China has many advantages when it comes to conflict in the Taiwan Strait. Geography is obvious, but probably even greater is timing. Unless Taiwan for some reason decides to take the initiative, China can decide when to act, how to act, and even where to act. The ideal time for China would be when the United States is distracted by conflict in some other part of the world (e.g., Israel, the Persian Gulf, the Balkans) and has deployed significant forces to deal with that conflict.

In a war over Taiwan, everyone will lose, but some will lose more than others. The military and economic cost will be high. Diplomatic and political repercussions are unclear, but they will be negative. The consequence of the PRC forcibly gaining control over Taiwan without an American response might be even more serious because of the regional military and political repercussions. China?s stated interests are such that, barring an unexpected and imaginative resolution of the tension in the area, deterrence will almost certainly fail in the long run. The United States will be able to delay Chinese action against Taiwan through much of this decade, but it will not be able to deter China indefinitely. This is because China does not believe American interests and commitment match those of China. The United States needs to clearly define and explain its national interests relating to Taiwan, both to the American public and to China?s leaders.

The best situation for all parties would be an indefinite continuation of the status quo and of the American policy of strategic ambiguity. The former is unlikely, but the latter is possible. It will require close coordination between the American executive and legislative branches, careful consideration of the military and political consequences of developing and deploying a missile defense system to the region, continued visible American military presence in the region, and encouragement to the PRC and Taiwan to explore unconventional options for settling the future status of Taiwan. One such option would be to build on China?s self-image as a moral exemplar state.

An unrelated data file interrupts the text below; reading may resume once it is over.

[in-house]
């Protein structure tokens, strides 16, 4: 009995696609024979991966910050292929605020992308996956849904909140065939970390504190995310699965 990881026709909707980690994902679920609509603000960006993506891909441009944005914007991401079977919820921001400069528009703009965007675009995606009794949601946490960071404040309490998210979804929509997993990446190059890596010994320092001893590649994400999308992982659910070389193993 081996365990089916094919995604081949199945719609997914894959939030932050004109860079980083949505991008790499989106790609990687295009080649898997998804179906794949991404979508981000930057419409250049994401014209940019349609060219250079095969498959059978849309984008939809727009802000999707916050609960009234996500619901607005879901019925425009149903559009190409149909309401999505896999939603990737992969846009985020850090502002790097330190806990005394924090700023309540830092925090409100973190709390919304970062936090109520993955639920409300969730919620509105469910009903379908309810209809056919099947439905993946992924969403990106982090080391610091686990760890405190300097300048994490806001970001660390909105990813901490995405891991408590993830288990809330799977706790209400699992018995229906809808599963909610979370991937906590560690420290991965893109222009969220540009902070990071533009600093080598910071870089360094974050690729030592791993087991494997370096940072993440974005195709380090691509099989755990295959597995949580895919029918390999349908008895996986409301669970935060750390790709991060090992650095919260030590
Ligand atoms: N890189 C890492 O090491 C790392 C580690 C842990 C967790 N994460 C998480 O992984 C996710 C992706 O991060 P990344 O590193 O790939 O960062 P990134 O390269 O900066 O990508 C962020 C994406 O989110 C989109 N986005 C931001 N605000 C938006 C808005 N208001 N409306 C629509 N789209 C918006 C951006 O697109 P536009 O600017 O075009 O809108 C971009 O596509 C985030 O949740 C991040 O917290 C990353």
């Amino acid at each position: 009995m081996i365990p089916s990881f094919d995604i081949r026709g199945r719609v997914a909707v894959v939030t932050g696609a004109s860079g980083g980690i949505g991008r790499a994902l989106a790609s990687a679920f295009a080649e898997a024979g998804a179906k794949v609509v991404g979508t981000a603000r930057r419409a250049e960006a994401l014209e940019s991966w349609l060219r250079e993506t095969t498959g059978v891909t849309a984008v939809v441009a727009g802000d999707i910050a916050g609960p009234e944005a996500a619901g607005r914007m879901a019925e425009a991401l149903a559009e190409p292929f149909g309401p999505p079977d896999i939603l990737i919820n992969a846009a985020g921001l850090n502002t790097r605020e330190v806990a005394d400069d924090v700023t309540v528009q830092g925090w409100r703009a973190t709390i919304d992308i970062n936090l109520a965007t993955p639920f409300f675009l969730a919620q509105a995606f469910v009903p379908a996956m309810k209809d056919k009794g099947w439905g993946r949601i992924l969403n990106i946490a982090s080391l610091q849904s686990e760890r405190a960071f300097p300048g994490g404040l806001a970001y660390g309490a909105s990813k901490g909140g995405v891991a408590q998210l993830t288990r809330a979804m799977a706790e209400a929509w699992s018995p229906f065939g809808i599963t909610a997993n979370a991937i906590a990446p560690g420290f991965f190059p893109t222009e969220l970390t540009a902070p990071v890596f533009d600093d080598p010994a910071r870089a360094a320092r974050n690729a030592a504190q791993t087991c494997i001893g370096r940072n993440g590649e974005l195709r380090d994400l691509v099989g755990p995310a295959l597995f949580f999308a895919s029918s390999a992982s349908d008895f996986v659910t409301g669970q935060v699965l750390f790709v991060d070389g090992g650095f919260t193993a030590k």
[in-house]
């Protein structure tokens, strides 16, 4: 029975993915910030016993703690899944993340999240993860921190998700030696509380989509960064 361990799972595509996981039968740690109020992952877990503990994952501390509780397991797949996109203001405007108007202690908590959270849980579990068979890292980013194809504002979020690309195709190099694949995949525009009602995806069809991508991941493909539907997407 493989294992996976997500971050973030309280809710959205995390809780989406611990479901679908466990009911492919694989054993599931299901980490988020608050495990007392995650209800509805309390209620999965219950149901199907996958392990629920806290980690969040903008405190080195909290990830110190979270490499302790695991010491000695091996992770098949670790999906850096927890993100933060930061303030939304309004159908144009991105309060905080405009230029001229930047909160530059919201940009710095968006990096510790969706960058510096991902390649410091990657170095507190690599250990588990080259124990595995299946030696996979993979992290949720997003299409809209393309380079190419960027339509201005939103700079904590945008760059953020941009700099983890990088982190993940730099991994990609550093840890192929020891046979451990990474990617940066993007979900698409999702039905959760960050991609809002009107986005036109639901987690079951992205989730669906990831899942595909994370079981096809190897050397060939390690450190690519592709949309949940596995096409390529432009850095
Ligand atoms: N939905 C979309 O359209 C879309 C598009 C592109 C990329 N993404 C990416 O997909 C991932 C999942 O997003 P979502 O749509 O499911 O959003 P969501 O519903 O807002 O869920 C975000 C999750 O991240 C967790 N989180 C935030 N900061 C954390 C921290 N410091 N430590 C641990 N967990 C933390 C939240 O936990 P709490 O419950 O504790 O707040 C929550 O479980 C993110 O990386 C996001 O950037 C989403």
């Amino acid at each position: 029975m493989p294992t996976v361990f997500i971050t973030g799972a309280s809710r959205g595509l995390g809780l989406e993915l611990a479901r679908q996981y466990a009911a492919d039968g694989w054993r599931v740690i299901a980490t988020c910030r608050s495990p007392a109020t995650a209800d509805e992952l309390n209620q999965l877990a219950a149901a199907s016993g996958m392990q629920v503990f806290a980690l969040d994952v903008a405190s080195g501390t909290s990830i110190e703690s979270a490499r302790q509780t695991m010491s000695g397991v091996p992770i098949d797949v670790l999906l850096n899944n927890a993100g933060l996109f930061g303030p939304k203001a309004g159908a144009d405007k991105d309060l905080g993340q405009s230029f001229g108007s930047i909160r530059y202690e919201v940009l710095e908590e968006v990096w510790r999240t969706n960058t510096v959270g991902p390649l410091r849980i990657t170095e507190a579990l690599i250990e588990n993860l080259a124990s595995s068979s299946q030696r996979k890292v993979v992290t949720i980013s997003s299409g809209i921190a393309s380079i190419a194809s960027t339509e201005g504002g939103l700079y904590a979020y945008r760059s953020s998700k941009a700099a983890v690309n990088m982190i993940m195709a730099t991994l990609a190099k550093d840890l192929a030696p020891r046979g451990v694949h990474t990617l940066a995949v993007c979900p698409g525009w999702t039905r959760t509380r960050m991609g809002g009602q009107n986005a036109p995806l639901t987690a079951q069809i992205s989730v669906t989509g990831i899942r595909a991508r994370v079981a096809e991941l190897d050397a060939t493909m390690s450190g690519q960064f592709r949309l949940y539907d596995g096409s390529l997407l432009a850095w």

For the United States, gaining a better understanding of how China views itself and its place in the world is a necessary starting point. U.S. policymakers also need to consider how their words and actions appear to Chinese and Taiwanese leaders. What the Americans intend from their historical and cultural perspective is not necessarily what the Chinese see from theirs. At the same time, Americans should educate the Chinese on the extent of American interests in the region and the Taiwanese on the limits of those interests. No less important is recognizing the many Chinese misperceptions about the United States and seeking to correct them. Planners will need to take these misperceptions into account because they can increase political friction and lead to military conflict. The most serious misperception is that the United States is actively seeking to weaken China and subvert its government, and that every U.S. action in the region is directed toward this end.140

Assuming no Taiwanese misstep, the crucial variable regarding conflict in the Taiwan Strait is the perception of Chinese leaders. Therefore, recognizing Chinese interests concerning Taiwan, U.S. leaders must make clear U.S. interests in the area and American willingness to go to war to defend them?without compromising the strategic ambiguity that has been central to U.S. policy in the region since 1950. This should be balanced by encouraging China to see the advantages, especially economic, that derive from the status quo. The greatest dangers are for Chinese political and military leaders to come to believe they have more control over the situation than they actually do, or for them to become convinced that they have run out of options. There will be some situations in which China believes the time is right for action and it has the advantage, but can be convinced otherwise. Under other conditions, however, the cost becomes irrelevant and nothing will deter China from taking military action against Taiwan.


139 Richard Bernstein and Ross H. Munro, The Coming Conflict with China, New York: Vintage, 1998, p. 149.

140 Michael Pillsbury, ?Dangerous Chinese Misperceptions: The Implications for DOD,? Washington, DC: Department of Defense Office of Net Assessment, 1998, pp. 2, 4.